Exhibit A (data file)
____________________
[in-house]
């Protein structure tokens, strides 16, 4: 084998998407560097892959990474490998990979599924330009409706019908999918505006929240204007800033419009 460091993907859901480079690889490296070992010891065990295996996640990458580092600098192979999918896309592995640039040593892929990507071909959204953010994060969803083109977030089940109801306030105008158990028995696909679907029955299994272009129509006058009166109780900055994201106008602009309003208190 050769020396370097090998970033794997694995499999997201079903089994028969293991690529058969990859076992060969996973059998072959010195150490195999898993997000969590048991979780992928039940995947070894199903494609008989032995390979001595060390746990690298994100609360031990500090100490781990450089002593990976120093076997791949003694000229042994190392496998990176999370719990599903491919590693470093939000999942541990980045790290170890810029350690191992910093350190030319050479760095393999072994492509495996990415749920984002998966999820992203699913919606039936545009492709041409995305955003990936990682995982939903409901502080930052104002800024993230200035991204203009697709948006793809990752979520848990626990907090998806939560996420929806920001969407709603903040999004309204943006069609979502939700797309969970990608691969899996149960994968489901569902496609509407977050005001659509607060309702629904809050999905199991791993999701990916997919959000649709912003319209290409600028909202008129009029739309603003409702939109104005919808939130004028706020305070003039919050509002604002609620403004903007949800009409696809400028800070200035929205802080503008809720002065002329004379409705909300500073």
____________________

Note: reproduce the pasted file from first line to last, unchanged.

[in-house]
């Protein structure tokens, strides 16, 4: 084998998407560097892959990474490998990979599924330009409706019908999918505006929240204007800033419009 460091993907859901480079690889490296070992010891065990295996996640990458580092600098192979999918896309592995640039040593892929990507071909959204953010994060969803083109977030089940109801306030105008158990028995696909679907029955299994272009129509006058009166109780900055994201106008602009309003208190 050769020396370097090998970033794997694995499999997201079903089994028969293991690529058969990859076992060969996973059998072959010195150490195999898993997000969590048991979780992928039940995947070894199903494609008989032995390979001595060390746990690298994100609360031990500090100490781990450089002593990976120093076997791949003694000229042994190392496998990176999370719990599903491919590693470093939000999942541990980045790290170890810029350690191992910093350190030319050479760095393999072994492509495996990415749920984002998966999820992203699913919606039936545009492709041409995305955003990936990682995982939903409901502080930052104002800024993230200035991204203009697709948006793809990752979520848990626990907090998806939560996420929806920001969407709603903040999004309204943006069609979502939700797309969970990608691969899996149960994968489901569902496609509407977050005001659509607060309702629904809050999905199991791993999701990916997919959000649709912003319209290409600028909202008129009029739309603003409702939109104005919808939130004028706020305070003039919050509002604002609620403004903007949800009409696809400028800070200035929205802080503008809720002065002329004379409705909300500073």